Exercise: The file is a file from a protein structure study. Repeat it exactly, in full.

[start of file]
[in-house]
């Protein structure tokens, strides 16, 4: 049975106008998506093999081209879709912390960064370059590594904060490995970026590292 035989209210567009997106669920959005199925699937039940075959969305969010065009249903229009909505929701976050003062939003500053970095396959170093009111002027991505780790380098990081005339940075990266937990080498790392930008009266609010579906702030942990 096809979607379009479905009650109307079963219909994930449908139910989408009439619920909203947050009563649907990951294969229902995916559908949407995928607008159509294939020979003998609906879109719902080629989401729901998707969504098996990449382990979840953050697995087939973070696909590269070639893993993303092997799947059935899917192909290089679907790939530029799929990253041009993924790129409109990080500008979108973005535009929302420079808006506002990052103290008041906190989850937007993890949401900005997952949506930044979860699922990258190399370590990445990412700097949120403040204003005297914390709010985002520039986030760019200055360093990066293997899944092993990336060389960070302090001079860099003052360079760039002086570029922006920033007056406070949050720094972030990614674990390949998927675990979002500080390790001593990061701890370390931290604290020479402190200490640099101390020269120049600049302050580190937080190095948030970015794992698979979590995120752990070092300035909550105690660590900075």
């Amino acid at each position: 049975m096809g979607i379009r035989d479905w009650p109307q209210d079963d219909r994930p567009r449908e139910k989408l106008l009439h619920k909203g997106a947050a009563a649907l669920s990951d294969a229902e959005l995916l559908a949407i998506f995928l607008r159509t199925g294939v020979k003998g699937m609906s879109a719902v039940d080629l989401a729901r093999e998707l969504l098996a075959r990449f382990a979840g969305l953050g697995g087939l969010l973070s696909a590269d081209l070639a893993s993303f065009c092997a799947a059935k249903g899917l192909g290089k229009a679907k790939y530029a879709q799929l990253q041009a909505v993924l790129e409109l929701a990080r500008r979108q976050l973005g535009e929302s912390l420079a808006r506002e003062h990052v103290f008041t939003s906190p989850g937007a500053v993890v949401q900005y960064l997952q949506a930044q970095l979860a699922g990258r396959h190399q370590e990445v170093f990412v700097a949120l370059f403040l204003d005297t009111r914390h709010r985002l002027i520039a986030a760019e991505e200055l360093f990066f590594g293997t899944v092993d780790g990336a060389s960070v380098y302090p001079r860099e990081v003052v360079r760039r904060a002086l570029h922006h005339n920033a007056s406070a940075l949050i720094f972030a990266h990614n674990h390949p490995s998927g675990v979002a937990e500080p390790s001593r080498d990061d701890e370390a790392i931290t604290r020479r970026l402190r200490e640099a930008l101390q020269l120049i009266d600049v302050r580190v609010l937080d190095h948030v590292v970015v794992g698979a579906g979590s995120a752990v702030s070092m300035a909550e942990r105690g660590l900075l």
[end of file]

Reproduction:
[in-house]
């Protein structure tokens, strides 16, 4: 049975106008998506093999081209879709912390960064370059590594904060490995970026590292 035989209210567009997106669920959005199925699937039940075959969305969010065009249903229009909505929701976050003062939003500053970095396959170093009111002027991505780790380098990081005339940075990266937990080498790392930008009266609010579906702030942990 096809979607379009479905009650109307079963219909994930449908139910989408009439619920909203947050009563649907990951294969229902995916559908949407995928607008159509294939020979003998609906879109719902080629989401729901998707969504098996990449382990979840953050697995087939973070696909590269070639893993993303092997799947059935899917192909290089679907790939530029799929990253041009993924790129409109990080500008979108973005535009929302420079808006506002990052103290008041906190989850937007993890949401900005997952949506930044979860699922990258190399370590990445990412700097949120403040204003005297914390709010985002520039986030760019200055360093990066293997899944092993990336060389960070302090001079860099003052360079760039002086570029922006920033007056406070949050720094972030990614674990390949998927675990979002500080390790001593990061701890370390931290604290020479402190200490640099101390020269120049600049302050580190937080190095948030970015794992698979979590995120752990070092300035909550105690660590900075």
């Amino acid at each position: 049975m096809g979607i379009r035989d479905w009650p109307q209210d079963d219909r994930p567009r449908e139910k989408l106008l009439h619920k909203g997106a947050a009563a649907l669920s990951d294969a229902e959005l995916l559908a949407i998506f995928l607008r159509t199925g294939v020979k003998g699937m609906s879109a719902v039940d080629l989401a729901r093999e998707l969504l098996a075959r990449f382990a979840g969305l953050g697995g087939l969010l973070s696909a590269d081209l070639a893993s993303f065009c092997a799947a059935k249903g899917l192909g290089k229009a679907k790939y530029a879709q799929l990253q041009a909505v993924l790129e409109l929701a990080r500008r979108q976050l973005g535009e929302s912390l420079a808006r506002e003062h990052v103290f008041t939003s906190p989850g937007a500053v993890v949401q900005y960064l997952q949506a930044q970095l979860a699922g990258r396959h190399q370590e990445v170093f990412v700097a949120l370059f403040l204003d005297t009111r914390h709010r985002l002027i520039a986030a760019e991505e200055l360093f990066f590594g293997t899944v092993d780790g990336a060389s960070v380098y302090p001079r860099e990081v003052v360079r760039r904060a002086l570029h922006h005339n920033a007056s406070a940075l949050i720094f972030a990266h990614n674990h390949p490995s998927g675990v979002a937990e500080p390790s001593r080498d990061d701890e370390a790392i931290t604290r020479r970026l402190r200490e640099a930008l101390q020269l120049i009266d600049v302050r580190v609010l937080d190095h948030v590292v970015v794992g698979a579906g979590s995120a752990v702030s070092m300035a909550e942990r105690g660590l900075l």